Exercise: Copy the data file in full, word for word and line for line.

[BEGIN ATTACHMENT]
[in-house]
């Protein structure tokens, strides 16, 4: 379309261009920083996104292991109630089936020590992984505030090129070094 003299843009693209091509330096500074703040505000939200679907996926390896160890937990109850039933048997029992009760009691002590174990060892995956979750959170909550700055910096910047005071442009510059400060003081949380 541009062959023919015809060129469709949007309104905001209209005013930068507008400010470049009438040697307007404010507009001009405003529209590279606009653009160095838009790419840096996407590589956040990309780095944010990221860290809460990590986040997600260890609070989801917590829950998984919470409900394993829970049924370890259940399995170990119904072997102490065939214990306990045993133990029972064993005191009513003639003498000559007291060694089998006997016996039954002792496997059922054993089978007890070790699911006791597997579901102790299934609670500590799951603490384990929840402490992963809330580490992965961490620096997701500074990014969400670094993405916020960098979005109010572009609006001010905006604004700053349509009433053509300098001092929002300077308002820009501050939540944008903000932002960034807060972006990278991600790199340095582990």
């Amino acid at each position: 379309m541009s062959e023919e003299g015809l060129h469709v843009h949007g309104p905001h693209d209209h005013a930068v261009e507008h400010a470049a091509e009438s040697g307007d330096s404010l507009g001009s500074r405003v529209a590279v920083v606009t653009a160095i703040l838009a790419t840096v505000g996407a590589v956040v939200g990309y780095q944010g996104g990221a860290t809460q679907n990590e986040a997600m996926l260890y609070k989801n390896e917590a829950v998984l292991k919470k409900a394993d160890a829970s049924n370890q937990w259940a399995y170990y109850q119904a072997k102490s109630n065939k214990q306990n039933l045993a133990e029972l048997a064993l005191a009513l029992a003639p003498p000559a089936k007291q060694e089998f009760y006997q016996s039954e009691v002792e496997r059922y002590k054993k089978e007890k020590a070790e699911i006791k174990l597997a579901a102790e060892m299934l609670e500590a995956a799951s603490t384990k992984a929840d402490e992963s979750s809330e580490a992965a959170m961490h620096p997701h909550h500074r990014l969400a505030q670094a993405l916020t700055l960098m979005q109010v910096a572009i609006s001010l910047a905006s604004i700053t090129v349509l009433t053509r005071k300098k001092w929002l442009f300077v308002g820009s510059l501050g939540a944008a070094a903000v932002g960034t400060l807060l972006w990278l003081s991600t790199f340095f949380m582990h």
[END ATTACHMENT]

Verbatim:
[in-house]
């Protein structure tokens, strides 16, 4: 379309261009920083996104292991109630089936020590992984505030090129070094 003299843009693209091509330096500074703040505000939200679907996926390896160890937990109850039933048997029992009760009691002590174990060892995956979750959170909550700055910096910047005071442009510059400060003081949380 541009062959023919015809060129469709949007309104905001209209005013930068507008400010470049009438040697307007404010507009001009405003529209590279606009653009160095838009790419840096996407590589956040990309780095944010990221860290809460990590986040997600260890609070989801917590829950998984919470409900394993829970049924370890259940399995170990119904072997102490065939214990306990045993133990029972064993005191009513003639003498000559007291060694089998006997016996039954002792496997059922054993089978007890070790699911006791597997579901102790299934609670500590799951603490384990929840402490992963809330580490992965961490620096997701500074990014969400670094993405916020960098979005109010572009609006001010905006604004700053349509009433053509300098001092929002300077308002820009501050939540944008903000932002960034807060972006990278991600790199340095582990």
């Amino acid at each position: 379309m541009s062959e023919e003299g015809l060129h469709v843009h949007g309104p905001h693209d209209h005013a930068v261009e507008h400010a470049a091509e009438s040697g307007d330096s404010l507009g001009s500074r405003v529209a590279v920083v606009t653009a160095i703040l838009a790419t840096v505000g996407a590589v956040v939200g990309y780095q944010g996104g990221a860290t809460q679907n990590e986040a997600m996926l260890y609070k989801n390896e917590a829950v998984l292991k919470k409900a394993d160890a829970s049924n370890q937990w259940a399995y170990y109850q119904a072997k102490s109630n065939k214990q306990n039933l045993a133990e029972l048997a064993l005191a009513l029992a003639p003498p000559a089936k007291q060694e089998f009760y006997q016996s039954e009691v002792e496997r059922y002590k054993k089978e007890k020590a070790e699911i006791k174990l597997a579901a102790e060892m299934l609670e500590a995956a799951s603490t384990k992984a929840d402490e992963s979750s809330e580490a992965a959170m961490h620096p997701h909550h500074r990014l969400a505030q670094a993405l916020t700055l960098m979005q109010v910096a572009i609006s001010l910047a905006s604004i700053t090129v349509l009433t053509r005071k300098k001092w929002l442009f300077v308002g820009s510059l501050g939540a944008a070094a903000v932002g960034t400060l807060l972006w990278l003081s991600t790199f340095f949380m582990h």